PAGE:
5 things we learned from the Facebook and Twitter hearings
The tech platforms were back in Washington on Tuesday to answer senators’ questions on how their systems should and could change in the wake of election interference.
The U.S. Senate Select Committee on Intelligence had invited the leaders of Facebook, Google and Twitter to speak on foreign influence operations on social media. In place of Facebook CEO Mark Zuckerberg, who testified in April, was Facebook COO Sheryl Sandberg, alongside Twitter CEO Jack Dorsey. Google refused to send a C-suite executive and was represented by an empty seat (They sent a testimony anyway). The more than two-and-half-hour affair was a lot of talk — with Sen. Richard Burr poking fun of himself struggling to read on a small smartphone and Sen. Martin Heinrich mispronouncing Pokémon — a reminder of the cultural gulf that separates big tech and Washington — but here’s what we learned.
Questioning social media’s essence
Burr, chairman of the committee, kicked off the hearing by asking the witnesses to define social media.
Social media “enables you to share what you want to share when you want to share it without asking permission from everyone,” Sandberg said. She also emphasized the connections Facebook creates, specifically touting the rose of birthday fundraisers, the use of Safety Check and the growth of small businesses via the platform.
Dorsey defined social media as a “town square,” a term the company’s frequently used in the past to describe Twitter. He then added that “we” should be questioning the platform’s functions and what behaviors they encourage.
Twitter is considering labeling bots
Dorsey spoke repeatedly about the ways Twitter can restructure the platform. He mentioned that the follower count was emphasized on profile pages at launch and that was perhaps an error that they can now fix.
Sen. Mark Warner also asked if Twitter would consider labeling bots, which Dorsey said they are, in fact, exploring.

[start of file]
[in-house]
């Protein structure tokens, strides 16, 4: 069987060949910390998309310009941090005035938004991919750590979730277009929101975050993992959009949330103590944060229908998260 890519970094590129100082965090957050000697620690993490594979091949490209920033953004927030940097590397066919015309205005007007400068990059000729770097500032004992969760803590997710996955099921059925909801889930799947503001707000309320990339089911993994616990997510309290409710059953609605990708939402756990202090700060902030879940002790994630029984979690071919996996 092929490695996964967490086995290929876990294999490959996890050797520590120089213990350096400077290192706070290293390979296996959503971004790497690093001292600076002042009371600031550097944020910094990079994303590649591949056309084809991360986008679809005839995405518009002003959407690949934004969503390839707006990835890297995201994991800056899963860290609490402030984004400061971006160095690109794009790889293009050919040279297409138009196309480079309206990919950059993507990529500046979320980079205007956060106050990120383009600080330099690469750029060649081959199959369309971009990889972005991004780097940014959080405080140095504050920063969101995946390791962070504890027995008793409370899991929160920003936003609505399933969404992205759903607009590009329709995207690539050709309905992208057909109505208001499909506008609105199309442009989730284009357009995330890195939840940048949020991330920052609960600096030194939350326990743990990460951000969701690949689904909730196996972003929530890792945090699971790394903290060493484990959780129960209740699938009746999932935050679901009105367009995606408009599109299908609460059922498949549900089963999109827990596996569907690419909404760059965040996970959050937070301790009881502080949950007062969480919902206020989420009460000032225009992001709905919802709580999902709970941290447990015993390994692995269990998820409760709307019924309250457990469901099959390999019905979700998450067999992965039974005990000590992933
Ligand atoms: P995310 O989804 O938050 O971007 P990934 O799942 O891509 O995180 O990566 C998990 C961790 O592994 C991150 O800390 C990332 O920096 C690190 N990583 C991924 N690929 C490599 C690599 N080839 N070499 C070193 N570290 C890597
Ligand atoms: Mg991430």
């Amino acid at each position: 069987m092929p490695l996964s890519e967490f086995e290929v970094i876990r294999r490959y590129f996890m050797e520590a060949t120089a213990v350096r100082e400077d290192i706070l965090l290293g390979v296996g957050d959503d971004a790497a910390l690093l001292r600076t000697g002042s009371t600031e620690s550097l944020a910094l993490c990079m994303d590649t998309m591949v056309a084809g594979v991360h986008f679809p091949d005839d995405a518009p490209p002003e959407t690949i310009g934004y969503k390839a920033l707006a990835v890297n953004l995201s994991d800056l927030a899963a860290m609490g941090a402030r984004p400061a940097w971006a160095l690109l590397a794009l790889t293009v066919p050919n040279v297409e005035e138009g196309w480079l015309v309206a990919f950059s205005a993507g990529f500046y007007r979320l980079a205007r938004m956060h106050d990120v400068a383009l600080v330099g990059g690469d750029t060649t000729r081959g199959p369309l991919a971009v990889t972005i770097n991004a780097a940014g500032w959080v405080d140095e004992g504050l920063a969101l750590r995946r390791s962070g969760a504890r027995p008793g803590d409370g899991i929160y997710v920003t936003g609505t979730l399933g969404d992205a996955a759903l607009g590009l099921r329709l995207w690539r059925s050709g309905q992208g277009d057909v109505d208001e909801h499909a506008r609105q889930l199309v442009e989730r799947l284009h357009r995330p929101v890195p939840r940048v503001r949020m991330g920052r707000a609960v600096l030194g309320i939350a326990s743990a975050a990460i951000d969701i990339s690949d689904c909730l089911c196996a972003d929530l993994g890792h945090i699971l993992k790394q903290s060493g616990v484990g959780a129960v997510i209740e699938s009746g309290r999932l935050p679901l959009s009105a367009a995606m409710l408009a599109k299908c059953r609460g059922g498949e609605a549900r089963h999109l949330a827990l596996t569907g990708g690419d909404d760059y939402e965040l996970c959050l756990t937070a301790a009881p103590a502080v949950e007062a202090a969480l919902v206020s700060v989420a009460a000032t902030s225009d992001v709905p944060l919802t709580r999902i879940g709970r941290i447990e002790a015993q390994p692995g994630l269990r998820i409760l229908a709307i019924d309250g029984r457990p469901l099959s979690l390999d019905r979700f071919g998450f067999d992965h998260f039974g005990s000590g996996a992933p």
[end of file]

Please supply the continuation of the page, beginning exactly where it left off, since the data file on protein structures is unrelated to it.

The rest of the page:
“I do believe, first and foremost, anyone using Twitter has the right to more context,” Dorsey said.
Deceptive ads in the hot seat
While Zuckerberg had to answer questions like how does Facebook makes money — “Senator, we sell ads” — Sandberg got a more nuanced question on microtargeting within those ads, with Heinrich asking what Facebook does with ads that promote voter suppression. He mentioned ads from the 2016 presidential election that showed the wrong date for an election, an inaccurate polling place or saying people can vote by text.
Sandberg was quick to decry voter suppression, though no solutions were proposed.
“We feel very strongly about this. There is a long history of trying to suppress civil rights and voting rights. Discriminatory advertising has no place on Facebook,” Sandberg said.
Looking to fact-checkers, journalists to promote the truth
Facebook and Twitter both keep false news on their platforms and instead rely on other ways to promote the truth. That’s frustrating to publishers, senators and users, but follows the platforms’ mutual desire to not be “arbiters of truth,” as they’ve both said in the past.
As Sandberg described during the hearing, Facebook relies on third-party fact-checkers to identify false news stories. Once they’re marked as false, Facebook’s algorithms suppress their reach. Anyone who shared or is about to share that story is shown the false label and also provided related articles that show other perspectives, or well, the truth. Sandberg first referred to those articles as “alternative facts” (Hello, Kellyanne Conway).
Dorsey, on the other hand, touted the power of journalists on the platform.
Journalists “often, with a high degree of velocity, call out misinformation,” said Dorsey, adding that Twitter could do more to provide more tools and resources to journalists.
A push for data portability
Several senators questioned users’ abilities to truly understand and own their data. Warner, for example, asked Sandberg if Facebook could put a value on the information they gather from users, individually.
Sandberg said the user own their data and emphasized that Facebook does not sell their data to advertisers. But while Dorsey said they don’t compete on identifying election interference, it’s clear that data is still their currency.
“As much as I’d love it, they won’t allow for data portability that easily. That will have to be a forced regulation. The data is the real money maker. They wouldn’t want to share that with competitors,” Bari Williams, a former employee of Facebook and StubHub, tweeted.
Still, in his closing remarks, Warner suggested more conversation around valuing and sharing data.
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